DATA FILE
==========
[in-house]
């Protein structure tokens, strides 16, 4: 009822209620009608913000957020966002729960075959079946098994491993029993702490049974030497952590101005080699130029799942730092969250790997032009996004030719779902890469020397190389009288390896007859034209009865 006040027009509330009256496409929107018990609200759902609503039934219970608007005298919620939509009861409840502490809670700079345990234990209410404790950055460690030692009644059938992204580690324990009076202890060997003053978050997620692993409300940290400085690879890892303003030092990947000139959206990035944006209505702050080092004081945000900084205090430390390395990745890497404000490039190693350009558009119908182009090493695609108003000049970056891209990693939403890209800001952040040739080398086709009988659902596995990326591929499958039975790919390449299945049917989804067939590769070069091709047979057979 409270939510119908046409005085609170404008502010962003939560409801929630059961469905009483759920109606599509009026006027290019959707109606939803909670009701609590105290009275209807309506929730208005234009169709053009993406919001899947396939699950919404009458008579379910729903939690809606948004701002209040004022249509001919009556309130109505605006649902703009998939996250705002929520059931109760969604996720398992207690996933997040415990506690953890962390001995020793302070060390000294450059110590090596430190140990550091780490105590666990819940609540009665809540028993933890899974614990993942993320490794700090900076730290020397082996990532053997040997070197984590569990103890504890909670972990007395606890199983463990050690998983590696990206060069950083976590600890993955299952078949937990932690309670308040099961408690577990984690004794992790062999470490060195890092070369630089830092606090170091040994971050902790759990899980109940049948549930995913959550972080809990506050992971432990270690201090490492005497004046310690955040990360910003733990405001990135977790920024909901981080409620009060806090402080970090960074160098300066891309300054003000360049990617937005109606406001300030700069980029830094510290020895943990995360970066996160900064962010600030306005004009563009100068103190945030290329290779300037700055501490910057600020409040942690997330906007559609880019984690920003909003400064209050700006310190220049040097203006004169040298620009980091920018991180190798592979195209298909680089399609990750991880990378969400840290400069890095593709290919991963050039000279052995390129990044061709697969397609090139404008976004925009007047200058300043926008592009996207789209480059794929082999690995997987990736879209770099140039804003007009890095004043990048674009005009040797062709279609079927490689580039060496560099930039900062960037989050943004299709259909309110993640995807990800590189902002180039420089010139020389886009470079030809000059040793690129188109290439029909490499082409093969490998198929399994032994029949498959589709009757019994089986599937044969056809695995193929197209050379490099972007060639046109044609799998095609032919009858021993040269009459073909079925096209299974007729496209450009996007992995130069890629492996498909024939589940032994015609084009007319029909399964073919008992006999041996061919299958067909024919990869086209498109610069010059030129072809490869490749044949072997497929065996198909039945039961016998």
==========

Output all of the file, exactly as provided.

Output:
[in-house]
């Protein structure tokens, strides 16, 4: 009822209620009608913000957020966002729960075959079946098994491993029993702490049974030497952590101005080699130029799942730092969250790997032009996004030719779902890469020397190389009288390896007859034209009865 006040027009509330009256496409929107018990609200759902609503039934219970608007005298919620939509009861409840502490809670700079345990234990209410404790950055460690030692009644059938992204580690324990009076202890060997003053978050997620692993409300940290400085690879890892303003030092990947000139959206990035944006209505702050080092004081945000900084205090430390390395990745890497404000490039190693350009558009119908182009090493695609108003000049970056891209990693939403890209800001952040040739080398086709009988659902596995990326591929499958039975790919390449299945049917989804067939590769070069091709047979057979 409270939510119908046409005085609170404008502010962003939560409801929630059961469905009483759920109606599509009026006027290019959707109606939803909670009701609590105290009275209807309506929730208005234009169709053009993406919001899947396939699950919404009458008579379910729903939690809606948004701002209040004022249509001919009556309130109505605006649902703009998939996250705002929520059931109760969604996720398992207690996933997040415990506690953890962390001995020793302070060390000294450059110590090596430190140990550091780490105590666990819940609540009665809540028993933890899974614990993942993320490794700090900076730290020397082996990532053997040997070197984590569990103890504890909670972990007395606890199983463990050690998983590696990206060069950083976590600890993955299952078949937990932690309670308040099961408690577990984690004794992790062999470490060195890092070369630089830092606090170091040994971050902790759990899980109940049948549930995913959550972080809990506050992971432990270690201090490492005497004046310690955040990360910003733990405001990135977790920024909901981080409620009060806090402080970090960074160098300066891309300054003000360049990617937005109606406001300030700069980029830094510290020895943990995360970066996160900064962010600030306005004009563009100068103190945030290329290779300037700055501490910057600020409040942690997330906007559609880019984690920003909003400064209050700006310190220049040097203006004169040298620009980091920018991180190798592979195209298909680089399609990750991880990378969400840290400069890095593709290919991963050039000279052995390129990044061709697969397609090139404008976004925009007047200058300043926008592009996207789209480059794929082999690995997987990736879209770099140039804003007009890095004043990048674009005009040797062709279609079927490689580039060496560099930039900062960037989050943004299709259909309110993640995807990800590189902002180039420089010139020389886009470079030809000059040793690129188109290439029909490499082409093969490998198929399994032994029949498959589709009757019994089986599937044969056809695995193929197209050379490099972007060639046109044609799998095609032919009858021993040269009459073909079925096209299974007729496209450009996007992995130069890629492996498909024939589940032994015609084009007319029909399964073919008992006999041996061919299958067909024919990869086209498109610069010059030129072809490869490749044949072997497929065996198909039945039961016998």